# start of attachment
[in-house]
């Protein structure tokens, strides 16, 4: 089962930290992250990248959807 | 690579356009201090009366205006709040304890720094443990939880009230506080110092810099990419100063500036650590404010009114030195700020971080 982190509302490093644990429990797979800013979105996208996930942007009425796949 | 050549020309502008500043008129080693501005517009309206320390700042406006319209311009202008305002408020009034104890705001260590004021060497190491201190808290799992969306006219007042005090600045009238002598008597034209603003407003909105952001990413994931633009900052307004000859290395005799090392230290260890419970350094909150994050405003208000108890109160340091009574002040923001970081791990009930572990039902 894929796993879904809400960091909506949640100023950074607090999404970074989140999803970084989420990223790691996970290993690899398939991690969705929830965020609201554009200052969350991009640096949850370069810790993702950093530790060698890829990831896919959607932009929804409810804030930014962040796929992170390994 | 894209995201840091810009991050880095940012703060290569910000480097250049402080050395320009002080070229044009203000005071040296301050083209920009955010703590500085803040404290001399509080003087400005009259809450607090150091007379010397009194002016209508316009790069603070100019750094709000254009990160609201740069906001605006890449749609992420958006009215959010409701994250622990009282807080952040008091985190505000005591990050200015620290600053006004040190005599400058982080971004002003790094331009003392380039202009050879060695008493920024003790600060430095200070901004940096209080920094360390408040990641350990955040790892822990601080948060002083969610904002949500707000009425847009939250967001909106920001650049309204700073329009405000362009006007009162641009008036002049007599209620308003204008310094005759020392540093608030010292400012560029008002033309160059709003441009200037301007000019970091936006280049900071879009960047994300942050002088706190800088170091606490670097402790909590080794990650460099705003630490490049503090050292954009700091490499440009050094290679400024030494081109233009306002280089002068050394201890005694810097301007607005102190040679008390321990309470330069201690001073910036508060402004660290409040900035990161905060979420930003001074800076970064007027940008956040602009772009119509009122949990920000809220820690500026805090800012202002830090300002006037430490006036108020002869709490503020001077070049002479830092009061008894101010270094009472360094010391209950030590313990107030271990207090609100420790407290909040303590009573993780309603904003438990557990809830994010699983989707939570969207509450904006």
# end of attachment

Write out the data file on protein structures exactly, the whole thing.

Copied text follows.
[in-house]
């Protein structure tokens, strides 16, 4: 089962930290992250990248959807 | 690579356009201090009366205006709040304890720094443990939880009230506080110092810099990419100063500036650590404010009114030195700020971080 982190509302490093644990429990797979800013979105996208996930942007009425796949 | 050549020309502008500043008129080693501005517009309206320390700042406006319209311009202008305002408020009034104890705001260590004021060497190491201190808290799992969306006219007042005090600045009238002598008597034209603003407003909105952001990413994931633009900052307004000859290395005799090392230290260890419970350094909150994050405003208000108890109160340091009574002040923001970081791990009930572990039902 894929796993879904809400960091909506949640100023950074607090999404970074989140999803970084989420990223790691996970290993690899398939991690969705929830965020609201554009200052969350991009640096949850370069810790993702950093530790060698890829990831896919959607932009929804409810804030930014962040796929992170390994 | 894209995201840091810009991050880095940012703060290569910000480097250049402080050395320009002080070229044009203000005071040296301050083209920009955010703590500085803040404290001399509080003087400005009259809450607090150091007379010397009194002016209508316009790069603070100019750094709000254009990160609201740069906001605006890449749609992420958006009215959010409701994250622990009282807080952040008091985190505000005591990050200015620290600053006004040190005599400058982080971004002003790094331009003392380039202009050879060695008493920024003790600060430095200070901004940096209080920094360390408040990641350990955040790892822990601080948060002083969610904002949500707000009425847009939250967001909106920001650049309204700073329009405000362009006007009162641009008036002049007599209620308003204008310094005759020392540093608030010292400012560029008002033309160059709003441009200037301007000019970091936006280049900071879009960047994300942050002088706190800088170091606490670097402790909590080794990650460099705003630490490049503090050292954009700091490499440009050094290679400024030494081109233009306002280089002068050394201890005694810097301007607005102190040679008390321990309470330069201690001073910036508060402004660290409040900035990161905060979420930003001074800076970064007027940008956040602009772009119509009122949990920000809220820690500026805090800012202002830090300002006037430490006036108020002869709490503020001077070049002479830092009061008894101010270094009472360094010391209950030590313990107030271990207090609100420790407290909040303590009573993780309603904003438990557990809830994010699983989707939570969207509450904006």